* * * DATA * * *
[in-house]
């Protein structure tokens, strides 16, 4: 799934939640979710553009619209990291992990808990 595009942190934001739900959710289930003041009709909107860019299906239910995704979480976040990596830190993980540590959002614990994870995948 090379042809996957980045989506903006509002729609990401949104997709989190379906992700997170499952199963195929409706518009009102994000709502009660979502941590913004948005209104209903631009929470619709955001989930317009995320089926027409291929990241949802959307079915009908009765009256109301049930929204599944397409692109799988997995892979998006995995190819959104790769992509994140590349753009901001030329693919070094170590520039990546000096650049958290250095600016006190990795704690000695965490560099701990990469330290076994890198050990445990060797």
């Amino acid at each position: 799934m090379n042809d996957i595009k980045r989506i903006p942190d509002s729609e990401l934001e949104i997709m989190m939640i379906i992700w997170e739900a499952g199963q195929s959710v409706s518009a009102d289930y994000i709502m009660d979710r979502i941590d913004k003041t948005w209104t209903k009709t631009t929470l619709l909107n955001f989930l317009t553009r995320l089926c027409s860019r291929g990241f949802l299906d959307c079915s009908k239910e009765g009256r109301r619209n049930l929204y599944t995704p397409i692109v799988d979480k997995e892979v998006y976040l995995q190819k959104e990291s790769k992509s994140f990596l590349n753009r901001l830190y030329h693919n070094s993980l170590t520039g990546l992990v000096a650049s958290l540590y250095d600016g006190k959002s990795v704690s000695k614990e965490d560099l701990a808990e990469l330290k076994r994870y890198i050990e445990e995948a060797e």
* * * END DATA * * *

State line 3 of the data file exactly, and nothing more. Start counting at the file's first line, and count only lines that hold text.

């Amino acid at each position: 799934m090379n042809d996957i595009k980045r989506i903006p942190d509002s729609e990401l934001e949104i997709m989190m939640i379906i992700w997170e739900a499952g199963q195929s959710v409706s518009a009102d289930y994000i709502m009660d979710r979502i941590d913004k003041t948005w209104t209903k009709t631009t929470l619709l909107n955001f989930l317009t553009r995320l089926c027409s860019r291929g990241f949802l299906d959307c079915s009908k239910e009765g009256r109301r619209n049930l929204y599944t995704p397409i692109v799988d979480k997995e892979v998006y976040l995995q190819k959104e990291s790769k992509s994140f990596l590349n753009r901001l830190y030329h693919n070094s993980l170590t520039g990546l992990v000096a650049s958290l540590y250095d600016g006190k959002s990795v704690s000695k614990e965490d560099l701990a808990e990469l330290k076994r994870y890198i050990e445990e995948a060797e």